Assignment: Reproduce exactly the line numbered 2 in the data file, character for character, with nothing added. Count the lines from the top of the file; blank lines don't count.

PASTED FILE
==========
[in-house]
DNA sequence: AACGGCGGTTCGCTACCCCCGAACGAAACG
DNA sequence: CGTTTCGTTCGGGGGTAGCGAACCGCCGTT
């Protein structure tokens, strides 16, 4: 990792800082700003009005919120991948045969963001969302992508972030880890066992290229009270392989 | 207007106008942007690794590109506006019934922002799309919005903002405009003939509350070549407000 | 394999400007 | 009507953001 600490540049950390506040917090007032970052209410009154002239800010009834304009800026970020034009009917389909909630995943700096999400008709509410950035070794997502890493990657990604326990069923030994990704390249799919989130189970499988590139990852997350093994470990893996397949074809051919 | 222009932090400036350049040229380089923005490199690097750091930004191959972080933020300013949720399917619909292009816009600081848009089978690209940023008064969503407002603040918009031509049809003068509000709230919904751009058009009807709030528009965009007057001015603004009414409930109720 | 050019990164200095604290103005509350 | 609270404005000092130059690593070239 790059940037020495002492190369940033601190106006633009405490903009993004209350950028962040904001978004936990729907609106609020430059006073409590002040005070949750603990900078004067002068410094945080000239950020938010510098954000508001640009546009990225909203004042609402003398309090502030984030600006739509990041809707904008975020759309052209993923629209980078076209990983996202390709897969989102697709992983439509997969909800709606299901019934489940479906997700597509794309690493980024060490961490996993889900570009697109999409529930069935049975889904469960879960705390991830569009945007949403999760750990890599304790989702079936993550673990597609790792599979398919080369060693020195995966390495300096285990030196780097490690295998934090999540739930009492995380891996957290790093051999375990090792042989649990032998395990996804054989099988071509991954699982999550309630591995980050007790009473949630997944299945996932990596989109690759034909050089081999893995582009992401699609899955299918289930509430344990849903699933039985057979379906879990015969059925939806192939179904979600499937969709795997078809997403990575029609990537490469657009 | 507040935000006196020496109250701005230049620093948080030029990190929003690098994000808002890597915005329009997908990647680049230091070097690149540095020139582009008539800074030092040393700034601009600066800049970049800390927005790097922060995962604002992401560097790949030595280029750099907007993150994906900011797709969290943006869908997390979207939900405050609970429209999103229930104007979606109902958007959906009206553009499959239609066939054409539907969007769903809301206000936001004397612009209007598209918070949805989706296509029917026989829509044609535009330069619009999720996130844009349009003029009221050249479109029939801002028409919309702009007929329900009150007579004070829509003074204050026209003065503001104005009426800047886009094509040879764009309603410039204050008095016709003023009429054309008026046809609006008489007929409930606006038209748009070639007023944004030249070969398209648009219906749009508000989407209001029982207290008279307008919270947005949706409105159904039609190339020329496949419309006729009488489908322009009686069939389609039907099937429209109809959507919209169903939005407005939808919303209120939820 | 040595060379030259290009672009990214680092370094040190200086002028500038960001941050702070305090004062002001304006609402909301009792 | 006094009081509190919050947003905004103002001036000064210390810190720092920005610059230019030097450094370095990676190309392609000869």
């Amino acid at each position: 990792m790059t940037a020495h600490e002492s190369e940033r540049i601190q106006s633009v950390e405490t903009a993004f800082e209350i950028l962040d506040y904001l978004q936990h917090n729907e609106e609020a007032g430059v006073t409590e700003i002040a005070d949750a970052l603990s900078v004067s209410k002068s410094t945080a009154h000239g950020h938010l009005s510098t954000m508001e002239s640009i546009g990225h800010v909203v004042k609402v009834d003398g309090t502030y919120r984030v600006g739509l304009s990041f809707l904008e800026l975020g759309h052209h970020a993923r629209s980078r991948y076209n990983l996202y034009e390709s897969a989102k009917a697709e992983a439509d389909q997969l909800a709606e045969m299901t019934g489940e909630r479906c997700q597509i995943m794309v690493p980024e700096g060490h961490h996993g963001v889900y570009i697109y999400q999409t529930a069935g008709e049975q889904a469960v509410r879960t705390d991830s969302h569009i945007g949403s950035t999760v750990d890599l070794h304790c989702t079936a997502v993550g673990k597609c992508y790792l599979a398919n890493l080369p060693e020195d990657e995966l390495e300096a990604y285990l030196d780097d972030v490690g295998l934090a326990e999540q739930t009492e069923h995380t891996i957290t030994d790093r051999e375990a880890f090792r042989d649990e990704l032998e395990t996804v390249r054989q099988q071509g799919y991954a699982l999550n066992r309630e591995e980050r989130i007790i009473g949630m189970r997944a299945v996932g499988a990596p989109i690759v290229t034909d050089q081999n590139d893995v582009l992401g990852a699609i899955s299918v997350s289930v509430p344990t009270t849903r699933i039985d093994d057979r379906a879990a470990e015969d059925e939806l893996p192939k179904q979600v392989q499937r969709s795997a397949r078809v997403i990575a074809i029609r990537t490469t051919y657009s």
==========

DNA sequence: AACGGCGGTTCGCTACCCCCGAACGAAACG